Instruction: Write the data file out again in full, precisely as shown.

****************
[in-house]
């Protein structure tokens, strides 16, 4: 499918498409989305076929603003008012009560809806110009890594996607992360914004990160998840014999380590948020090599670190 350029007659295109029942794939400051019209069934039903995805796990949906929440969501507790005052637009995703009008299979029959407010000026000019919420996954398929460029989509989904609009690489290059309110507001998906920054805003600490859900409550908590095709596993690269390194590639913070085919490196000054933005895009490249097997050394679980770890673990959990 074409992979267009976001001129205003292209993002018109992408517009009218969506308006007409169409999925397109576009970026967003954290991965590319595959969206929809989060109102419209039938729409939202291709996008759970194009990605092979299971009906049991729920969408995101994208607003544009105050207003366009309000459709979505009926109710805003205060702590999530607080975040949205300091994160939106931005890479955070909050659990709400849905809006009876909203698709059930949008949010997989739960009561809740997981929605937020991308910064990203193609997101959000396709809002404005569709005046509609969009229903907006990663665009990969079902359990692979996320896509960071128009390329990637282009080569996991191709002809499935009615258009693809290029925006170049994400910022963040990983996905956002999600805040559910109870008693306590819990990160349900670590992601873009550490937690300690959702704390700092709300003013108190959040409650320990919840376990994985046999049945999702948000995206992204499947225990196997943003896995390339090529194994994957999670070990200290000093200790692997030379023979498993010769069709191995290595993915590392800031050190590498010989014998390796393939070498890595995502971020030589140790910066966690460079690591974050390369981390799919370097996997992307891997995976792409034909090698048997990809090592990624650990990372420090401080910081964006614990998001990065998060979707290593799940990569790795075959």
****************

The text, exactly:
[in-house]
């Protein structure tokens, strides 16, 4: 499918498409989305076929603003008012009560809806110009890594996607992360914004990160998840014999380590948020090599670190 350029007659295109029942794939400051019209069934039903995805796990949906929440969501507790005052637009995703009008299979029959407010000026000019919420996954398929460029989509989904609009690489290059309110507001998906920054805003600490859900409550908590095709596993690269390194590639913070085919490196000054933005895009490249097997050394679980770890673990959990 074409992979267009976001001129205003292209993002018109992408517009009218969506308006007409169409999925397109576009970026967003954290991965590319595959969206929809989060109102419209039938729409939202291709996008759970194009990605092979299971009906049991729920969408995101994208607003544009105050207003366009309000459709979505009926109710805003205060702590999530607080975040949205300091994160939106931005890479955070909050659990709400849905809006009876909203698709059930949008949010997989739960009561809740997981929605937020991308910064990203193609997101959000396709809002404005569709005046509609969009229903907006990663665009990969079902359990692979996320896509960071128009390329990637282009080569996991191709002809499935009615258009693809290029925006170049994400910022963040990983996905956002999600805040559910109870008693306590819990990160349900670590992601873009550490937690300690959702704390700092709300003013108190959040409650320990919840376990994985046999049945999702948000995206992204499947225990196997943003896995390339090529194994994957999670070990200290000093200790692997030379023979498993010769069709191995290595993915590392800031050190590498010989014998390796393939070498890595995502971020030589140790910066966690460079690591974050390369981390799919370097996997992307891997995976792409034909090698048997990809090592990624650990990372420090401080910081964006614990998001990065998060979707290593799940990569790795075959």